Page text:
Australian Children’s Laureate Leigh Hobbs presented the 2016 Book Links Annual Lecture in Children’s Literature. He spoke to the topic, ‘The mystery of Visual Literacy, and, why isn’t humour taken more seriously’. The event was very well attended by Children’s Literature enthusiasts, Children’s authors, Children’s illustrators, teacher- librarians, and parents. The VIP reception with Leigh, co-hosted by the Queensland Writers Centre, was a resounding success with many attendees reporting delightful and inspiring conversations with Leigh Hobbs.
Here are some key points from Leigh’s lecture:
Leigh began by telling us that he feels ‘a responsibility and protectiveness to his audience, children.’ He told the audience that theory is not his thing, but that he would speak to us from his experience as a secondary teacher, a visiting presenter to several countries and his memories of his own childhood. Leigh told us that he has always been obsessed with characters, and they form the basis of all his stories. Leigh does not pretend to write in a child’s voice. He writes with an adult voice and finds that kids relate well to his characters. Leigh acknowledges how sensitive and trusting kids are, and how innately willing they are to engage in learning. Leigh believes in kids’ logic, and explained that not everything needs to be explained to them. Leigh explained that visual literacy is the beginning of literacy as kids learn to look before they can read. He spoke about his characters Old Tom, Horrible Harriet, and Mr Chicken explaining that kids connect to relationships between characters that mean something to them. Leigh works with three levels: first the words, second images and thirdly the contradiction between the words and image. Often the image is doing something every different from the words. Interpretation doesn’t have to be literal. Leigh explained that that if kids like characters, and they’re well constructed, they will be gripped by them in a couple of pages and make a decision whether to keep going into their world. He doesn’t write with ‘a message’, but rather with ‘real’ characters, experiencing loss, friendship and more .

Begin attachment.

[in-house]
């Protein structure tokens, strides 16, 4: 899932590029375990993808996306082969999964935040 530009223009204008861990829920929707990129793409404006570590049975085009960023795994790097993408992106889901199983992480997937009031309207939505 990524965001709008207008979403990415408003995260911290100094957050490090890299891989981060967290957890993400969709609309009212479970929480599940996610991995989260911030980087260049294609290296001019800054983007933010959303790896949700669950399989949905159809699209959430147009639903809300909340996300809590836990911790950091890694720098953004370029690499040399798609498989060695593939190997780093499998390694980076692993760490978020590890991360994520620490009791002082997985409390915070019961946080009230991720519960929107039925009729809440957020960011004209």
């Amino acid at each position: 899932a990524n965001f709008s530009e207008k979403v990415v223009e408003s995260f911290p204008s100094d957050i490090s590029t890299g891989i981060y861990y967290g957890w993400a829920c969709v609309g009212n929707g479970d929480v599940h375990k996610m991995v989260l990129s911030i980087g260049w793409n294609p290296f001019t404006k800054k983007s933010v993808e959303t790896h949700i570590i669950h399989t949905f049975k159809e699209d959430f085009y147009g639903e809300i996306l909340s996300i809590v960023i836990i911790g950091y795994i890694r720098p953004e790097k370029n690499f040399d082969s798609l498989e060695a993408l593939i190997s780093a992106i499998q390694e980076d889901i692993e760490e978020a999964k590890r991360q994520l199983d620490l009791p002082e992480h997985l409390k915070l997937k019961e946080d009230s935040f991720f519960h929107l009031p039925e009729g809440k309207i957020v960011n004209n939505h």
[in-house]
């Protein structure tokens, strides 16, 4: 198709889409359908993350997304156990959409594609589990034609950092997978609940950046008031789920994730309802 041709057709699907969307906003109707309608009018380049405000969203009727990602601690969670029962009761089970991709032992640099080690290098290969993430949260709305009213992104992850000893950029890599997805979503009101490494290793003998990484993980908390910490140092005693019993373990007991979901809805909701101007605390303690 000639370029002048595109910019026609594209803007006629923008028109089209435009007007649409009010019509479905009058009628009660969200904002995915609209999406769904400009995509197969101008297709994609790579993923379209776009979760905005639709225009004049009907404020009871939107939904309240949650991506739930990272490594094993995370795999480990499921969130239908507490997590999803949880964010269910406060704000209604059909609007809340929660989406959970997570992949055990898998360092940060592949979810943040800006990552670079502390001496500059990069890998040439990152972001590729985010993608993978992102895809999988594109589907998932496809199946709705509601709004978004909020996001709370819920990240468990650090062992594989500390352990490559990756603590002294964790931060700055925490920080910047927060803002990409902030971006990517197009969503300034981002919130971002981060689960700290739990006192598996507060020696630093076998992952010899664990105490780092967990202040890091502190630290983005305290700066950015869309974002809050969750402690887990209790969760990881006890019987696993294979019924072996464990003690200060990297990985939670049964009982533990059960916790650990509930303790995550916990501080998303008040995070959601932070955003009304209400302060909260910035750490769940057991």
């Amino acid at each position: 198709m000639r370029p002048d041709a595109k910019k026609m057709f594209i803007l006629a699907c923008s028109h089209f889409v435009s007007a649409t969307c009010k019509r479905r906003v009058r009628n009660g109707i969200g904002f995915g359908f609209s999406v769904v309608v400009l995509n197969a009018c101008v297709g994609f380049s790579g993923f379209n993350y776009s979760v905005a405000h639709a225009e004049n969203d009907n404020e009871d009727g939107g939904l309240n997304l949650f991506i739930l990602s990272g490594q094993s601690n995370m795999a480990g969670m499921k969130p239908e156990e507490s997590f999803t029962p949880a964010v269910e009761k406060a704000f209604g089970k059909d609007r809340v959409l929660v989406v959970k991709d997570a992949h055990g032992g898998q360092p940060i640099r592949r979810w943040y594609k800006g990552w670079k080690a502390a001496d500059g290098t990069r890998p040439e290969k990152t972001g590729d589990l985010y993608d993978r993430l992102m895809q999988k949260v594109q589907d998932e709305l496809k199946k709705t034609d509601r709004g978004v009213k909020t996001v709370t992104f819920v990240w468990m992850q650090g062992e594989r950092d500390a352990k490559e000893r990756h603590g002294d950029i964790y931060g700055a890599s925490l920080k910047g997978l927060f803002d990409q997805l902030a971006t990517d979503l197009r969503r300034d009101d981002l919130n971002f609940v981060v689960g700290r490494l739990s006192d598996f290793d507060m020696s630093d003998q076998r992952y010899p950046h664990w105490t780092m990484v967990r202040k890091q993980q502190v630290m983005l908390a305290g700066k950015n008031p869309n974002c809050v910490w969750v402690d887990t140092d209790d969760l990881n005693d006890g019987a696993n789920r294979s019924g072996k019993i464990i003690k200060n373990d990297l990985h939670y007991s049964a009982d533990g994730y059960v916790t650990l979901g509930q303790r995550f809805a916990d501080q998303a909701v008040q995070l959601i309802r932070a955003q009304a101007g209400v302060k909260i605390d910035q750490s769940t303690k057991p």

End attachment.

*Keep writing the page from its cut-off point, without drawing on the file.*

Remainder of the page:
The audience was thrilled by Leigh’s lecture, and also enjoyed the opportunity to try their hands at drawing Old Tom with some surprising results. We are very grateful to Leigh for coming to Book Links – the Centre for Children’s Literature to present the Book Links Annual Lecture in Children’s Literature. We are also very grateful to our audience for attending, for without them, this lecture series would simply not be as successful as it is.
2016 Promises to be one of our best years yet. So far we have three innovative Write Links Writing Workshops planned.
- Brian Falkner – Introduction to Write Like an Author. Saturday, February 6.